In his address on the 22nd of April 2013 the Pope said (among other things):
The Lord has redeemed all of us, all of us, with the Blood of Christ: all of us, not just Catholics. Everyone! ‘Father, the atheists?’ Even the atheists. Everyone! And this Blood makes us children of God of the first class! We are created children in the likeness of God and the Blood of Christ has redeemed us all! And we all have a duty to do good. And this commandment for everyone to do good, I think, is a beautiful path towards peace. If we, each doing our own part, if we do good to others, if we meet there, doing good, and we go slowly, gently, little by little, we will make that culture of encounter: we need that so much. We must meet one another doing good. ‘But I don’t believe, Father, I am an atheist!’ But do good: we will meet one another there.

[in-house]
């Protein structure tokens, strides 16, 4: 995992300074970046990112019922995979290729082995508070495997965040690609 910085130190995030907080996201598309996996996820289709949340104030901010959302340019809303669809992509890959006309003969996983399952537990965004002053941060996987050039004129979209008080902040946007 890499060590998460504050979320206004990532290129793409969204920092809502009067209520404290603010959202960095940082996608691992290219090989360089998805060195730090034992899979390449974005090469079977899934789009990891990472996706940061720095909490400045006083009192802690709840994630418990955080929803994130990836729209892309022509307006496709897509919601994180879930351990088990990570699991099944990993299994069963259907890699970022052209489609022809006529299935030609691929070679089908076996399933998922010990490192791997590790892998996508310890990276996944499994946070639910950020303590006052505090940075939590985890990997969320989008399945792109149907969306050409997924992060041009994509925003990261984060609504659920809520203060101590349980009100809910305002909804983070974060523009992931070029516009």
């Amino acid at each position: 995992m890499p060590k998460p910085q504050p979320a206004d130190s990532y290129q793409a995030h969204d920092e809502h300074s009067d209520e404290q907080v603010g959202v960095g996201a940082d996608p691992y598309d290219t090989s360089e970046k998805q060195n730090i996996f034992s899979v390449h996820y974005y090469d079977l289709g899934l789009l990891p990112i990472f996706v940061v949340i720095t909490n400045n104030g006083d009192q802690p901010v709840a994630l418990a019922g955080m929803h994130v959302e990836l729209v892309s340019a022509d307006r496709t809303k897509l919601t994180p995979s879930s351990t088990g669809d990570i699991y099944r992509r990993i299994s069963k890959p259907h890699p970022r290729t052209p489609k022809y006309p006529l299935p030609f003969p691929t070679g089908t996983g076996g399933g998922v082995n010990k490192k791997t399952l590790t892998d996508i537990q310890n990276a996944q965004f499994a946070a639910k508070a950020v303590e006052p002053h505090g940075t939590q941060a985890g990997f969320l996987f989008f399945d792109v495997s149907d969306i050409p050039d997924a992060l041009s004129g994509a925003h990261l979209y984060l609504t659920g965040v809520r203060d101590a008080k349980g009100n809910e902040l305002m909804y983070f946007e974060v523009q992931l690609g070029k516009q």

Hard to argue with the sentiment of that – except if you’re a Vatican official named Father Rosica, who in his Explanatory Note on the Meaning of ‘Salvation’ in Francis’ Daily Homily of May 22, ‘clarified’ the Pope’s statement as follows:
… all salvation comes from Christ, the Head, through the Church which is his body. Hence they cannot be saved who, knowing the Church as founded by Christ and necessary for salvation, would refuse to enter her or remain in her.
Catholics do not adopt the attitude of religious relativism which
regards all religions as on the whole equally justifiable, and the
confusion and disorder among them as relatively unimportant. God truly and effectively wills all people to be saved. Catholics believe that it is only in Jesus Christ that this salvation is conferred, and through Christianity and the one Church that it must be mediated to all people.
So – as Hendrik Hertzberg (whom I thank for alerting me to this fascinating material) blogged – am I going to Hell or not? I’ll stick with the Pope on this one (he’s supposed to be infallible, after all).